Pennsylvania has already had a banner year in terms of amending its beverage alcohol rules, but the party seems to keep going. On November 15, Governor Tom Wolf signed House Bill 1196 bringing major changes to how beer may be sold in the state. This follows this summer’s passage of House Bill 1690, which signalled major changes to the sale of wine, including a landmark direct to consumer (DtC) bill.
What does HB 1196 change?
Perhaps the most notable change that HB 1196 affects what beer distribution stores may sell. In Pennsylvania, beer is sold for off-site consumption by restaurants, grocery stores, and convenience stores, and by beer distributors. However, it is beer distributors who serve as the main source for off-site beer sales in Pennsylvania, and generally have a larger selection than other retailers.
For years, beer distributors were restricted to selling only by the case. Last year, this was expanded to allow 12-pack sales. But now, HB 1196, which removes the last cap. Now beer distributors will be able to sell in 6-packs, singles, growlers, kegs, or really any configuration.
By allowing 6-packs, growlers, and other package configurations, beer distributors will be in a much better place to compete with grocery stores and other retailers. In theory, this increased competition means Pennsylvania beer drinkers will have more variety at better prices.
Another key rule in HB 1196 will grant out of state retailers and wholesalers the right to get a license to sell beer directly to Pennsylvania residents. This means that Pennsylvania will join the handful of other states granting out of state retailers direct to consumer privileges. Though notably, Pennsylvania’s rule only allows the direct shipping of beer–indeed, this provision has been described as a means to legitimize beer of the month clubs, which has its own merits.
There are a few other provisions in HB 1196, including expanded Sunday sales, and revising the definitions and rules of cider and mead products.
HB 1196 becomes effective 60 days after signature, so we should see these rules taking effect sometime in January 2017–though it will likely take a bit longer before all the provisions are actually in play.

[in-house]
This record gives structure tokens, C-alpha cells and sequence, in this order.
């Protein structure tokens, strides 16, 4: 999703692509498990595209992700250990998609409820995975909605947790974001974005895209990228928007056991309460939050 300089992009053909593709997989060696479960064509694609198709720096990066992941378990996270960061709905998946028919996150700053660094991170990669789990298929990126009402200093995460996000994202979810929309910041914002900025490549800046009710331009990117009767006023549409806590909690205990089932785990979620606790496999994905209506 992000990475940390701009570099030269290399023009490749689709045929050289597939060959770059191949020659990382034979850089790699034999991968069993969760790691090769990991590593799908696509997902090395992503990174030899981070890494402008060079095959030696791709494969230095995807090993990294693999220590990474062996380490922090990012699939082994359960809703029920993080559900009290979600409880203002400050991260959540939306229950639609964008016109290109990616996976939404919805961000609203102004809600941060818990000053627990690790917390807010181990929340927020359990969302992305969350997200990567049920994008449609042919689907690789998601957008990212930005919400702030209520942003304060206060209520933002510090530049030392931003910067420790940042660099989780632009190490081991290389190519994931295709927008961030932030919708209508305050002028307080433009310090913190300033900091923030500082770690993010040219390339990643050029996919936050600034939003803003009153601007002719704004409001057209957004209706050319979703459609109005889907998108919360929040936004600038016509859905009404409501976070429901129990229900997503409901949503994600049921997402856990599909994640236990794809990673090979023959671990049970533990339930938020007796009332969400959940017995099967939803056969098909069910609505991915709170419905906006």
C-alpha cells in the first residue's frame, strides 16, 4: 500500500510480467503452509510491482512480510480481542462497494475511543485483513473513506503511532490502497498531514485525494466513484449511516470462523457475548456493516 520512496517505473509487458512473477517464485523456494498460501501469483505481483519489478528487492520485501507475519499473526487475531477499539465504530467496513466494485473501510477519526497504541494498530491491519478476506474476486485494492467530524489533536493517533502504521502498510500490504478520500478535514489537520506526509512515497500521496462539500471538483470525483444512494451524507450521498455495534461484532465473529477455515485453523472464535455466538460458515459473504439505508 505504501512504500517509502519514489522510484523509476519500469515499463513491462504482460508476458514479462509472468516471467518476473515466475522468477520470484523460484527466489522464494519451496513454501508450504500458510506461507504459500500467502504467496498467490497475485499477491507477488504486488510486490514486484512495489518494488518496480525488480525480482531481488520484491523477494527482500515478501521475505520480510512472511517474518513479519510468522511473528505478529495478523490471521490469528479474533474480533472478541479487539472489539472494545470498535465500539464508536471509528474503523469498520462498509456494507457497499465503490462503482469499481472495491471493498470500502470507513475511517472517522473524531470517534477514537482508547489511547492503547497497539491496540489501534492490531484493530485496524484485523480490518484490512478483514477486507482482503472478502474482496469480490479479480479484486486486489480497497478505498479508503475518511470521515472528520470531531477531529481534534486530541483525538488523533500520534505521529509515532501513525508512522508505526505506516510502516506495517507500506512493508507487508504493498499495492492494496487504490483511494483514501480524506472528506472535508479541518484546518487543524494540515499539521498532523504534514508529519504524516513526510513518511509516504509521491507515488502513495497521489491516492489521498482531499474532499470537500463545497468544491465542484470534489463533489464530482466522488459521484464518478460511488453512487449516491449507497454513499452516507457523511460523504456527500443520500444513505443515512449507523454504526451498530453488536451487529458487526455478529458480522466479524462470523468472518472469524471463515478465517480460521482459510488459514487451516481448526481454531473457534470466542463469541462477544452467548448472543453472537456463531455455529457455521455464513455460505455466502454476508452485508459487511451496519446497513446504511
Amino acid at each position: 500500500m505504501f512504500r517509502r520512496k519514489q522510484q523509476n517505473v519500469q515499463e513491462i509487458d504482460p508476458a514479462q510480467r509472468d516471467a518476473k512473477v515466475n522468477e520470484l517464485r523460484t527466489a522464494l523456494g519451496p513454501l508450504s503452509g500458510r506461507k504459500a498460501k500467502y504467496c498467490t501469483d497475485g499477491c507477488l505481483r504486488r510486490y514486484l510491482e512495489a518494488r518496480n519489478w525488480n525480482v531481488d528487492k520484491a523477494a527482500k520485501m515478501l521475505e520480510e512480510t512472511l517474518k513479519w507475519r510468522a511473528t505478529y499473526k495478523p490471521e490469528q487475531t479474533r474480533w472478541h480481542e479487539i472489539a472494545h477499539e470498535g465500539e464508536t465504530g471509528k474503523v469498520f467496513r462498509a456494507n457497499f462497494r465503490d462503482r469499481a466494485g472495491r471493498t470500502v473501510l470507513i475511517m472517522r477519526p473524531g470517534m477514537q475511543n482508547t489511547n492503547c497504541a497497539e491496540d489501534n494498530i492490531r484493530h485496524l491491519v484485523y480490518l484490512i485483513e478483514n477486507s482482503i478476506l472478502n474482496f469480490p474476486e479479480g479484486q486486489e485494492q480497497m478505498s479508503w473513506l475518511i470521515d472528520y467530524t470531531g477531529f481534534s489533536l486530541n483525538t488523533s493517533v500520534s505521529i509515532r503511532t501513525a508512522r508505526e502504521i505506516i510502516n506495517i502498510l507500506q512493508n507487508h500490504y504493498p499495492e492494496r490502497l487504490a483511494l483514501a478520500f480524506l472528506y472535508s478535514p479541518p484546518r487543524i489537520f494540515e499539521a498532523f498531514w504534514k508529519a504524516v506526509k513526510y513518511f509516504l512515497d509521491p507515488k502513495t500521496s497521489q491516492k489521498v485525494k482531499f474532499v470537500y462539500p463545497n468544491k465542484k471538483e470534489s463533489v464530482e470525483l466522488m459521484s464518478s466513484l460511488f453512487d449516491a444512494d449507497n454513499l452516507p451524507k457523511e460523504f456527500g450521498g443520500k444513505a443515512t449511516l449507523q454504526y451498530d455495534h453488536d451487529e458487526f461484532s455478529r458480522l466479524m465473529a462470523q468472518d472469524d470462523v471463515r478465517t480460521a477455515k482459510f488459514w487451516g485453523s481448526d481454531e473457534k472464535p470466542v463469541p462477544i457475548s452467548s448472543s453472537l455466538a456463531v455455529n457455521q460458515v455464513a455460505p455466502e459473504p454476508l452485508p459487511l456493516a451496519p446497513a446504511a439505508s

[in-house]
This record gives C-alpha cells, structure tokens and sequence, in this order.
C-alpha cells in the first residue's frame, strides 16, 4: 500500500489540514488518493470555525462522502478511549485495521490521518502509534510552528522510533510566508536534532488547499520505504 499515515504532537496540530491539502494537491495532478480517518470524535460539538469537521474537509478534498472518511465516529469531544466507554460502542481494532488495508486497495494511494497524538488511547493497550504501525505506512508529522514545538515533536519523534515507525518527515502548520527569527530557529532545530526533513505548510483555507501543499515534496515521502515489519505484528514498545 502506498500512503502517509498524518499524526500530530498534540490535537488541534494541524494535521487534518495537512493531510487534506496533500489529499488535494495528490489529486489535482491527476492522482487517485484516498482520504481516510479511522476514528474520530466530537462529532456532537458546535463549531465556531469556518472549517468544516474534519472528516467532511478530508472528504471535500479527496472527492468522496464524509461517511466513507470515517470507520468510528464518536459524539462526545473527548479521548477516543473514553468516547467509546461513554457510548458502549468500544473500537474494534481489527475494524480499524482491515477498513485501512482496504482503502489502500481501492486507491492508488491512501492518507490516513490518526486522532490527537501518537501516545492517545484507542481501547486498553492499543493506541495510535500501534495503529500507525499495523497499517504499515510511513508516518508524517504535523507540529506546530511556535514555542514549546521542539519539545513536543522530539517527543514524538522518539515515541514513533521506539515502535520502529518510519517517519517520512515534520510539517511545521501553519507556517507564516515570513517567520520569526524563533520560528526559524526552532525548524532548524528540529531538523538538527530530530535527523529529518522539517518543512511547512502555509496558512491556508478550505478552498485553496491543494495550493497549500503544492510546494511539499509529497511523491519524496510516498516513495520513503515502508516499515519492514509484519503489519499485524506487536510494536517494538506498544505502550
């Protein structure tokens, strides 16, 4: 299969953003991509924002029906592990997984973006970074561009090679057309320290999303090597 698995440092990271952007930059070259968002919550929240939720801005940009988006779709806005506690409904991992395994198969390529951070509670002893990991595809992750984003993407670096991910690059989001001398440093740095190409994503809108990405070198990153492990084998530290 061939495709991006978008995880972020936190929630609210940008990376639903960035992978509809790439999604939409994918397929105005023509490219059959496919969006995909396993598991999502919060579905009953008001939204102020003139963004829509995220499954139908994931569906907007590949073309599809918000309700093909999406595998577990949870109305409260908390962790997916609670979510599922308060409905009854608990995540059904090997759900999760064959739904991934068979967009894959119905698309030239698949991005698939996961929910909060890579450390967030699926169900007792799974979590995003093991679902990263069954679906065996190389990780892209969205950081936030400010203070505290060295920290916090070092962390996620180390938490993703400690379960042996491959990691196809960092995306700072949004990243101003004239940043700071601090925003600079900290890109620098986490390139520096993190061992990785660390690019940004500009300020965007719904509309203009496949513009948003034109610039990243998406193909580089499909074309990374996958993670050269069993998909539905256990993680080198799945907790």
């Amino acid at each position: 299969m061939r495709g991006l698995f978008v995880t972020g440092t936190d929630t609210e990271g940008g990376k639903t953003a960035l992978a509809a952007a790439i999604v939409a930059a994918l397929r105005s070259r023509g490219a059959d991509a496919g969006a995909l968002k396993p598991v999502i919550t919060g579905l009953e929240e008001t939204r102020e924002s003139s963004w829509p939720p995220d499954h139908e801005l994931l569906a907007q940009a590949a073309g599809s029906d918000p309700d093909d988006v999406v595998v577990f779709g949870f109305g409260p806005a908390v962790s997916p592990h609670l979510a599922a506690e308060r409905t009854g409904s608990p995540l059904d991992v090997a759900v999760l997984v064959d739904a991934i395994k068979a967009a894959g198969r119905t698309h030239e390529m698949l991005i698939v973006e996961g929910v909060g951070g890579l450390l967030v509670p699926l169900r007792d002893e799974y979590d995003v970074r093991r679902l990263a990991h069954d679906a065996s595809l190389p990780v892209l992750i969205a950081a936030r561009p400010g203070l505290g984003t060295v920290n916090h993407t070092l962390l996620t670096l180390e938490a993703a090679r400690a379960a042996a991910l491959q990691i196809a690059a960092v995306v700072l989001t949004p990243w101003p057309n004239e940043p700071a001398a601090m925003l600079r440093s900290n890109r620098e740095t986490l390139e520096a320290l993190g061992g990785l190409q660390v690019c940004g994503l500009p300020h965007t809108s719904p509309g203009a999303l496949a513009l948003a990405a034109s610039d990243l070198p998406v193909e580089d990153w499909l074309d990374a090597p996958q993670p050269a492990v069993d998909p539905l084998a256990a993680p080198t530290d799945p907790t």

I read about HB 1690’s DtC provisions, but what else did it change?
This summer’s big rule change got a lot of attention from ShipCompliant as it vastly expanded the state’s DtC provisions. Compared to the other provisions, however, the DtC rules were more sideshow than big top.
The rule change that arguably has the biggest effect on beverage alcohol sales is the creation of a new “Wine Expanded Permit.” This new permit enables holders of a restaurant or hotel license to sell up to 3-liters of wine for off-site consumption. Previously, only state liquor stores could sell wine for off-site consumption.
By increasing the number of places where Pennsylvania residents can purchase wine, this has the potential to greatly expand the wine market in the state. It also signals one of the biggest changes to a control state’s policies since Washington’s revamp in 2011.
While the Wine Expanded Permits are a huge sea change, there were several other big changes contained in HB 1690. These include expanded Sunday and holiday sales (different than those in HB 1196); a revamp to the state’s minimum price rules; an increase in the allowable abv of cider from 5.5 to 8.5%; and greater privileges for craft and small-scale producers, including sales at farmer’s markets, and an allowance for breweries, limited wineries, and craft distilleries to sell each other’s products for on-site consumption (they were previously limited to only selling products they produced).
In all, Pennsylvania has done more in one year to amend and modernize its beverage alcohol rules than it has in decades. For a state, which maintains a special tax on alcohol intended to provide emergency relief for a flood that happened over 80 years ago, that is quite notable.
So while the Johnstown Flood Tax may still remain for certain sales, Pennsylvania residents can cheers to a more modern system where 6-packs of beer are readily available at retail stores and restaurants sell you wine to go.